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University of Washington
School of Medicine
Box 358050
850 Republican Street
Brotman Building 453
Seattle, WA 98195-8050

Joseph Beavo, PhD

Publications

Joseph Beavo

Dr. Beavo received his Ph.D. in Physiology at Vanderbilt where he worked with Drs. Earl Sutherland and Joel Hardman on regulation of cyclic nucleotides. He then did postdoctoral work at U.C. Davis where he worked with Dr. Edwin Krebs on cAMP-dependent protein kinase. He then moved to the Department of Pharmacology at the University of Washington where he is currently a Professor.

Dr. Beavo is a member of the National Academy of Sciences. Dr. Beavo's research group investigates the role of cyclic nucleotide phosphodiesterases (PDEs) in controlling the amplitude and duration of cyclic AMP and cyclic GMP signaling pathways. There are a large number of different isozyme families of PDEs that are differentially regulated by drugs and hormones. Many were first discovered and studied in this laboratory.

Much of his recent work has been to determine the physiological reasons for the existence of so many isozymes and to understand mechanistically how they function. In order to understand the mechanisms by which different phosphodiesterases are reg ulated and influence cyclic AMP and cyclic GMP, several different general approaches have been and are being used. These include structural, functional, and kinetic properties of the isolated isozymes. Another related approach has been to develop isozyme specific probes to each phosphodiesterase and utilize them to study localization, function and regulation in crude systems and in intact cells. These include monoclonal antibodies, antisense mRNAs, siRNA, and various drugs.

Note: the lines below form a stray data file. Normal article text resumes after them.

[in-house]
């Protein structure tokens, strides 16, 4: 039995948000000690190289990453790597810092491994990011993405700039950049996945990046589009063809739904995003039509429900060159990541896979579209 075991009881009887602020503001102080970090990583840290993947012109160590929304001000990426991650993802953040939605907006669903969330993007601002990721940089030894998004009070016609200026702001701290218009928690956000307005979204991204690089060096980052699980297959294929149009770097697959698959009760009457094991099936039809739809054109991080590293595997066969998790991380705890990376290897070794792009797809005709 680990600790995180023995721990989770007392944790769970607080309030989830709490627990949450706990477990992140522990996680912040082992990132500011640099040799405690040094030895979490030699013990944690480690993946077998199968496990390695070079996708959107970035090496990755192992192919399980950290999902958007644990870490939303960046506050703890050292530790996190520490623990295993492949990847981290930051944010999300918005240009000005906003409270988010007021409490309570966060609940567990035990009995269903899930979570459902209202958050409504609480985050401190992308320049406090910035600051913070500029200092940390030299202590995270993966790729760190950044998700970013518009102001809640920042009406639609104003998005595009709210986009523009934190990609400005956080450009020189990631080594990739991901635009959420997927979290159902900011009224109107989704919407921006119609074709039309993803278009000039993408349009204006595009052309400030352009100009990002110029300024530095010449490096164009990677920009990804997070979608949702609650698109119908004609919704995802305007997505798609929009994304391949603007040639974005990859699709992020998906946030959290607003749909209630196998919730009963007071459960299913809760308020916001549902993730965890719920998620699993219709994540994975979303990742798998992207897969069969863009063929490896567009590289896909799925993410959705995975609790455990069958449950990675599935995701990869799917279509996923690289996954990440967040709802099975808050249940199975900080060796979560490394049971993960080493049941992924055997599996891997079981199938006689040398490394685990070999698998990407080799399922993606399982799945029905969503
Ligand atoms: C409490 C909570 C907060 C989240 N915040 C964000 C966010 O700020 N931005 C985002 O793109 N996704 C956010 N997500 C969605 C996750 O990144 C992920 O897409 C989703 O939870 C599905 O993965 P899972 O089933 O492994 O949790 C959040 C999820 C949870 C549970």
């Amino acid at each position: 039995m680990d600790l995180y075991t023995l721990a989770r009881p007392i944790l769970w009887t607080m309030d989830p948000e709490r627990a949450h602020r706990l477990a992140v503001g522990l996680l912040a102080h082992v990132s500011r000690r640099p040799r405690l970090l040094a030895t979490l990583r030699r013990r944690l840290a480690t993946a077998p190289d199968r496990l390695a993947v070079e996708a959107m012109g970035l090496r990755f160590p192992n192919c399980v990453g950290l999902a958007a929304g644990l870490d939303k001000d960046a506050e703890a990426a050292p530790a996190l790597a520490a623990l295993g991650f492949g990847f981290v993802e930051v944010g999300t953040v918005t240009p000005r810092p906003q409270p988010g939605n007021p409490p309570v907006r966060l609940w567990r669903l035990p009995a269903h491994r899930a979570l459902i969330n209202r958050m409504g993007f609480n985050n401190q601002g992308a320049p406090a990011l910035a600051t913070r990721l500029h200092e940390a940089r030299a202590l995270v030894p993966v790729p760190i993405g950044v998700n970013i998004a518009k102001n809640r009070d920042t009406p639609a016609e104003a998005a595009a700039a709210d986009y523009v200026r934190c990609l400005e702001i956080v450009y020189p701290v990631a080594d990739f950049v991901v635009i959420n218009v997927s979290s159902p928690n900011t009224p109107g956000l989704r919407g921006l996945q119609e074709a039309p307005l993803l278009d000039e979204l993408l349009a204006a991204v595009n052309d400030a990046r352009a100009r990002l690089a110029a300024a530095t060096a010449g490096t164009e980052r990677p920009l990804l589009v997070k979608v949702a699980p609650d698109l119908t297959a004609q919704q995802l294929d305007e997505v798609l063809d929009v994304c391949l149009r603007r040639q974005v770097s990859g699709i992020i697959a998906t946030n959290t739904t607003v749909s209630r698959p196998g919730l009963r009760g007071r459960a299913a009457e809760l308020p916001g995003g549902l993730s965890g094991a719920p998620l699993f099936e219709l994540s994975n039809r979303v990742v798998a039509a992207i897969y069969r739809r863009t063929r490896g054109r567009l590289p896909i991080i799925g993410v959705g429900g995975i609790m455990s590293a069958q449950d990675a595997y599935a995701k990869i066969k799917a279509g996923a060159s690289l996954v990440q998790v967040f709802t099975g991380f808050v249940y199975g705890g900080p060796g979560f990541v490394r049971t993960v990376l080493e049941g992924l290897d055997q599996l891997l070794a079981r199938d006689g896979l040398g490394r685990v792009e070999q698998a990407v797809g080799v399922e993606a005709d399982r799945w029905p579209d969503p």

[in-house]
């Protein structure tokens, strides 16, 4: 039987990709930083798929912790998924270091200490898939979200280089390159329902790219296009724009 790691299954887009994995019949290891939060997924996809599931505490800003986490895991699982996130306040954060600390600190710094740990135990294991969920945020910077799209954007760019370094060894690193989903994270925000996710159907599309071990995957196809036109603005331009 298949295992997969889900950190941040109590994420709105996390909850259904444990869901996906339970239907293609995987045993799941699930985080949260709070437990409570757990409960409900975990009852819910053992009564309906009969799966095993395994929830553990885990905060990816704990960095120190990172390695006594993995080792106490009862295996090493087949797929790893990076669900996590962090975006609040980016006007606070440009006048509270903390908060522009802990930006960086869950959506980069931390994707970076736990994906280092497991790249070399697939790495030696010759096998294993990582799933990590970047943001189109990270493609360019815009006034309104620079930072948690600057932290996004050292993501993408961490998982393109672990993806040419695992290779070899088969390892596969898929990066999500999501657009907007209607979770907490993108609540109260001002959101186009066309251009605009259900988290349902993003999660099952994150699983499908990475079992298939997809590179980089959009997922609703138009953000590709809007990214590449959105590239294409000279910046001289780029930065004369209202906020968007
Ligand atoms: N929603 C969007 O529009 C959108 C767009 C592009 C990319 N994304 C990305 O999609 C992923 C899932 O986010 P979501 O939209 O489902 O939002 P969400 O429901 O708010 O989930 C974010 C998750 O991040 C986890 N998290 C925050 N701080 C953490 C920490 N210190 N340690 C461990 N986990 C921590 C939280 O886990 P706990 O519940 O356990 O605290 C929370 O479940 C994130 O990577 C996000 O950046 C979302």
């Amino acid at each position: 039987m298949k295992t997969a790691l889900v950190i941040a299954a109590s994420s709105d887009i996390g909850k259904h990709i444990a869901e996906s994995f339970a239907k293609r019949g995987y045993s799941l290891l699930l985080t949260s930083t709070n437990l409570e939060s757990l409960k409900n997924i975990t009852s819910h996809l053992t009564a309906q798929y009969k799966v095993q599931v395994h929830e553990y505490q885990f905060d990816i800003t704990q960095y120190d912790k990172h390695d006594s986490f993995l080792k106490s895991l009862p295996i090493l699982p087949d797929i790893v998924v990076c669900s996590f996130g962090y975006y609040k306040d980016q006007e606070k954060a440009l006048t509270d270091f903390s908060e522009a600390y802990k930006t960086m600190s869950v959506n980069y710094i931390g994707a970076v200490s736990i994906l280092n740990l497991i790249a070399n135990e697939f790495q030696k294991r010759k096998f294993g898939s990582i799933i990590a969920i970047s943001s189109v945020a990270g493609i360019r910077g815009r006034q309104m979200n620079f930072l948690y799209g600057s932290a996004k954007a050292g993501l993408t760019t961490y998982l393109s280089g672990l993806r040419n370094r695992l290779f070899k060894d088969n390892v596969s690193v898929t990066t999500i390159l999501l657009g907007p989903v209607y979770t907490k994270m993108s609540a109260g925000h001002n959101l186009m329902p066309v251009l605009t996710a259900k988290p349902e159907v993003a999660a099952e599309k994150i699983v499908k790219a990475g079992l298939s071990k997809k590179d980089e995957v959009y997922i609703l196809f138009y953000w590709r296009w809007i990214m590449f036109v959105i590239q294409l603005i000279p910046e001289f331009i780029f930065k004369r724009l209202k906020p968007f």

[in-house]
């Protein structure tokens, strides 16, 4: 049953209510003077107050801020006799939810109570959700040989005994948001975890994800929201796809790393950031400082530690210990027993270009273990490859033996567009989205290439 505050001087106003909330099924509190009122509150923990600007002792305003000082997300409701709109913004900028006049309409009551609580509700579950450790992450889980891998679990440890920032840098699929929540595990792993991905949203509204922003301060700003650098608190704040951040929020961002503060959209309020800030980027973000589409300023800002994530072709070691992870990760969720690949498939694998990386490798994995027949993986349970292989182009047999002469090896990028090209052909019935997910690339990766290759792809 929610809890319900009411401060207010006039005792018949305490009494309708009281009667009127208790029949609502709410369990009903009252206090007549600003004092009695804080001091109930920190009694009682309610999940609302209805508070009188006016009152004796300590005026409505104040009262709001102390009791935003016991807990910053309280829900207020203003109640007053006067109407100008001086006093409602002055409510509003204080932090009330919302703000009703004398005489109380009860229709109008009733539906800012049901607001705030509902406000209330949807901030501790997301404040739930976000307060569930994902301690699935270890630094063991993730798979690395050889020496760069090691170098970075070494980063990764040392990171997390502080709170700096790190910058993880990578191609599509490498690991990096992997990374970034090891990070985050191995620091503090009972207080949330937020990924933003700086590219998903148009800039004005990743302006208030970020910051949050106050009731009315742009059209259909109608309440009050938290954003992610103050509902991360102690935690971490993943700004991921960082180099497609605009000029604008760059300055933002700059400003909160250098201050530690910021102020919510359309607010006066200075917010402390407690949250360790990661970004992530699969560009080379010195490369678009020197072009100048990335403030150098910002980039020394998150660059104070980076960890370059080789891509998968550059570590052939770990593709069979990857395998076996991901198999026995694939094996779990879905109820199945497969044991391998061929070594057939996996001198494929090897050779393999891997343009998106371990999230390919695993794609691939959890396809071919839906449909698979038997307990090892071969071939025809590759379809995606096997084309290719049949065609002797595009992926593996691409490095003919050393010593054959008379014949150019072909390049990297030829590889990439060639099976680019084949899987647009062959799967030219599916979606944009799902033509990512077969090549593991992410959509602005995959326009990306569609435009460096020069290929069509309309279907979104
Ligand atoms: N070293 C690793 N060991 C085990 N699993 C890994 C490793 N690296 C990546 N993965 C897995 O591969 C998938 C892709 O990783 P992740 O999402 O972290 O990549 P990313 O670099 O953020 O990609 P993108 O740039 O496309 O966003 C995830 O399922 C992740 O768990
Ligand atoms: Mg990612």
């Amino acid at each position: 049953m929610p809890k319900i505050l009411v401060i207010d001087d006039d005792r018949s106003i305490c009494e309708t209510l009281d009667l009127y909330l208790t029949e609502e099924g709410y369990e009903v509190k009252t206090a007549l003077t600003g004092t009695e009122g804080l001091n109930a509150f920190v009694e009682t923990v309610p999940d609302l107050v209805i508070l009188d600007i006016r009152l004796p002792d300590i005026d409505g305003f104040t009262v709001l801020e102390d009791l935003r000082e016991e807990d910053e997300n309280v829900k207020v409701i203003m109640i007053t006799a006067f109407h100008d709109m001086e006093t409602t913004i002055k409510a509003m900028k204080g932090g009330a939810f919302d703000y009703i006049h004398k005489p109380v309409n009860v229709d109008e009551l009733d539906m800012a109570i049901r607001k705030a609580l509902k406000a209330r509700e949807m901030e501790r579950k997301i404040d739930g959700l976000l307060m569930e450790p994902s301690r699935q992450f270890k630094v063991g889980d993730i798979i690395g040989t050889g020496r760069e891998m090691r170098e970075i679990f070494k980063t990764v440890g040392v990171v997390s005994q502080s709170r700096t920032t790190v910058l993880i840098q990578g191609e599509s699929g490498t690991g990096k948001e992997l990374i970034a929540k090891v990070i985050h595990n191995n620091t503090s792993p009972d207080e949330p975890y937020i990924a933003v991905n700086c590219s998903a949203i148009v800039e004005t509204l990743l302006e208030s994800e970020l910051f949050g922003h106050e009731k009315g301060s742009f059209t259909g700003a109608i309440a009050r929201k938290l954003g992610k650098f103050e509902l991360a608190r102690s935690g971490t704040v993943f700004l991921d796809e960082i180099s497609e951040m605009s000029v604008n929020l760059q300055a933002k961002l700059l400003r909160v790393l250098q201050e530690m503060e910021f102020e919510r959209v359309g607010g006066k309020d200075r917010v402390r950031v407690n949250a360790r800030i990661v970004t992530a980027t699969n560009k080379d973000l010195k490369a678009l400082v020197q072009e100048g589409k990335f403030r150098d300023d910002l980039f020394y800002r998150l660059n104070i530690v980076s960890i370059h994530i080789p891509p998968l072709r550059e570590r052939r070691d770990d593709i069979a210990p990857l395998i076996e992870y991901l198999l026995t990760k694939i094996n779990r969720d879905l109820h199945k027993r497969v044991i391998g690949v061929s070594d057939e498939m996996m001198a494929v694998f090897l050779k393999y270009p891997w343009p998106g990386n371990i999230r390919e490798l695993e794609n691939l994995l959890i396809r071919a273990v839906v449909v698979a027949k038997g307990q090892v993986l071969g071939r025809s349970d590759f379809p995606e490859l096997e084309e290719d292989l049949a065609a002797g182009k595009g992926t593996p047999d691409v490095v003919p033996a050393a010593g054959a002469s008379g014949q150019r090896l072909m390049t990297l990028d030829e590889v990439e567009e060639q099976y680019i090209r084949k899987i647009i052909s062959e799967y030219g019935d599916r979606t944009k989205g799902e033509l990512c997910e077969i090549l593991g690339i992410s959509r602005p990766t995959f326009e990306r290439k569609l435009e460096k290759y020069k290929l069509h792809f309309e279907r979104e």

An important new area of research is to develop methods for studying PDE function in specific sub-regions of the cell. He has also utilized gene disruption studies as a mechanism of determining function. Taken together these approaches have yiel ded at least a partial understanding of the structure, regulation and function of these enzymes in the cell. Particular systems of current interest include the roles of PDEs in inflammation,pulmonary vascular function, cardiac hypertrophy, and steroidogenesis. He also has a major project on the role of cyclic nucleotides and PDE inhibitors the cardiac effects of muscular dystrophy.